The United States House of Congress consists of 435 seats since 1913, though that number can be changed by Congress. Currently each Congressman/woman represents approximately 711,000 persons. Though Kentucky will remain with 6 seats in the House, there were a few significant changes elsewhere.

Texas, a state that has been notorious for gerrymandering, has gained 4 seats in the House, while Florida has gained 2. Ohio and New York both lost 2 seats. Overall, 8 states will gain a total of 12 seats, while 10 states will lose those 12 seats. The demographics show that almost all gains are in "red" or traditionally Republican states in the South and South East, while seat losses were from "blue" or traditionally Democrat states of the North/Northeast.

Every year the U.S. Census Bureau releases a 5-year American Community Survey which reviews data from the most recent 5 years. Information for the 2005-2009 survey was released on December 14, 2010. A few interesting statistics for the state as well as Russell County:

In Kentucky, from the 2005-2009 there were 50,507 housing units built, or 2.6 percent of the total number of housing units. This is a significant decrease from 2000-2004 in which 162,978 units, or 8.5 percent of the total available were built, and a relative building boom of 1990-1999 when 343,078, or 18 percent of all existing housing units were built.

70 percent of housing units are owner occupied, while 30 percent are rented. 62.5 percent of houses hold a mortgage and 6 percent of households do not have a telephone.

Russell County's total household income and benefits median is $29,153 but the highest percentage category is those earning less than $10,000 a year which consists of 20.3 percent of households, or 1,397 out of the 6,884 households, which is one out of every five households bringing in less than $10,000 in income and benefits. Just fewer than 70 percent of homes are valued at $99,999 or less.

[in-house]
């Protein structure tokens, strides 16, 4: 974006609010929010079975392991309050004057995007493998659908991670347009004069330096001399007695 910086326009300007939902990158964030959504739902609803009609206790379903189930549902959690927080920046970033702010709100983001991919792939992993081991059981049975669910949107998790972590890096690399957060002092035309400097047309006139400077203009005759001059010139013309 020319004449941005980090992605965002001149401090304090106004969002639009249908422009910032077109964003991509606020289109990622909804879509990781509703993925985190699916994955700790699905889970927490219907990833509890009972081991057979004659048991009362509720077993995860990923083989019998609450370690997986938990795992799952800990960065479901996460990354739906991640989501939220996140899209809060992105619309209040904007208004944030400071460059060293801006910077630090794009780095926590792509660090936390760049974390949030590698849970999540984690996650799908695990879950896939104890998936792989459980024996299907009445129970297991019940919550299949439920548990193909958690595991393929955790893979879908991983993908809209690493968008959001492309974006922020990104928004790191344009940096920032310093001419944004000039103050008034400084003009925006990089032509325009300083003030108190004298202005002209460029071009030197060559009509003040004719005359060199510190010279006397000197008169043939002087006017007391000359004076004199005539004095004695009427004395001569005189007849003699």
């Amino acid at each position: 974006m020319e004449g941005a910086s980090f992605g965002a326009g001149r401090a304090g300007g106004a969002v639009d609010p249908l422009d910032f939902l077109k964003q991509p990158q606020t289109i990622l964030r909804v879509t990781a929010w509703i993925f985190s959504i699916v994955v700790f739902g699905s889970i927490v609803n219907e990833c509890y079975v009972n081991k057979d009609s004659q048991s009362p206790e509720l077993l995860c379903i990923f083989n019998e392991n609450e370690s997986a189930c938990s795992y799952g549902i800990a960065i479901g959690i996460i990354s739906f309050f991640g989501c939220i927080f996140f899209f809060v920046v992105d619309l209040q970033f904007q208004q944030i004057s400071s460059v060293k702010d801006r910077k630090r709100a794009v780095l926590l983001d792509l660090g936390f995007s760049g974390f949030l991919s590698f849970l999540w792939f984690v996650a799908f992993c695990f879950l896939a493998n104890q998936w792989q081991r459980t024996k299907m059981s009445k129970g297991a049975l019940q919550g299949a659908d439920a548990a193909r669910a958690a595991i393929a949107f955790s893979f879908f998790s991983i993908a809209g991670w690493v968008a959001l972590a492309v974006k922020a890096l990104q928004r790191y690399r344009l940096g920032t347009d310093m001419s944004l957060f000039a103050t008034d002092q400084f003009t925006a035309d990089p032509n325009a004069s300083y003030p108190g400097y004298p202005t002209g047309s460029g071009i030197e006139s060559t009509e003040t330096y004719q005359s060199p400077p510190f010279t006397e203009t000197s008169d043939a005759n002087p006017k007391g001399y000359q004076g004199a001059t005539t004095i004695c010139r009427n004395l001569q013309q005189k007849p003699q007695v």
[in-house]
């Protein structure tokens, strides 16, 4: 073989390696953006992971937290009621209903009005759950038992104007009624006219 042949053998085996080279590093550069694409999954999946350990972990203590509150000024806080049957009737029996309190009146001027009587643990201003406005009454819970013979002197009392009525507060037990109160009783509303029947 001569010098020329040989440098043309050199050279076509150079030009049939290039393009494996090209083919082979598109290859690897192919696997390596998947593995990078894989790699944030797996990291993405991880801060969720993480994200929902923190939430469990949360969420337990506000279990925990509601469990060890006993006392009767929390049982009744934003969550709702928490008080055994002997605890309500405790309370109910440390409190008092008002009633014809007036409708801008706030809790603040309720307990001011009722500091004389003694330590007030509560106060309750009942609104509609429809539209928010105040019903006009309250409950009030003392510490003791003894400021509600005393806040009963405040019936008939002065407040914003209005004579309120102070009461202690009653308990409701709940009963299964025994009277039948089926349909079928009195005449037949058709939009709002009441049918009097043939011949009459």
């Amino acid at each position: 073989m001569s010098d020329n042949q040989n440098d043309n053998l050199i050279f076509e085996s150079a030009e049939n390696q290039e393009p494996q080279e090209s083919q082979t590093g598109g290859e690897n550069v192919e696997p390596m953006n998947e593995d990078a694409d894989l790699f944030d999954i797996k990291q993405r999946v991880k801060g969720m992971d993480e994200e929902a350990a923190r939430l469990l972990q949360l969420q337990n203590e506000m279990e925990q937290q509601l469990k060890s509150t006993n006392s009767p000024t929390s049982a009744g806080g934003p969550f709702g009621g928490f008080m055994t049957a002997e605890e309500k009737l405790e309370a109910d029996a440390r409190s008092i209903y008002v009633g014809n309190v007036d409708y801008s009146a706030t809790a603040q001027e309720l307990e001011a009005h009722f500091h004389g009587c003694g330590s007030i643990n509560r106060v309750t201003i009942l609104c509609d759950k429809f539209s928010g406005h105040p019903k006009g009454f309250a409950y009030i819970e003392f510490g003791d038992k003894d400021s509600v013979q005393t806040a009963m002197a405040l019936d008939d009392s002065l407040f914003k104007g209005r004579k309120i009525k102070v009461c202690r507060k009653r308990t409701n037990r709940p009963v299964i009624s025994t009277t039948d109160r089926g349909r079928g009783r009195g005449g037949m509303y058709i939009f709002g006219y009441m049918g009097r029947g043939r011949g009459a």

The official U.S. Census is described in Article I, Section 2 of the Constitution of the United States. It calls for an actual enumeration of the people every ten years, to be used for apportionment of seats in the House of Representatives among the states. The first official Census was conducted in 1790 under Thomas Jefferson, who was the Secretary of State. That census, taken by U.S. marshals on horseback, counted 3.9 million inhabitants. Since that time, the decennial Census has been conducted every ten years, generally on April 1 in years ending in a zero.

Besides providing the basis for congressional redistricting, Census data are used in many other ways. Since 1975, the Census Bureau has had responsibility to produce small-area population data needed to redraw state legislative and congressional districts. Other important uses of Census data include the distribution of funds for government programs such as Medicaid; planning the right locations for schools, roads, and other public facilities; helping real estate agents and potential residents learn about a neighborhood; and identifying trends over time that can help predict future needs. Most Census data are available for many levels of geography, including states, counties, cities and towns, ZIP codes, census tracts and blocks, and much more.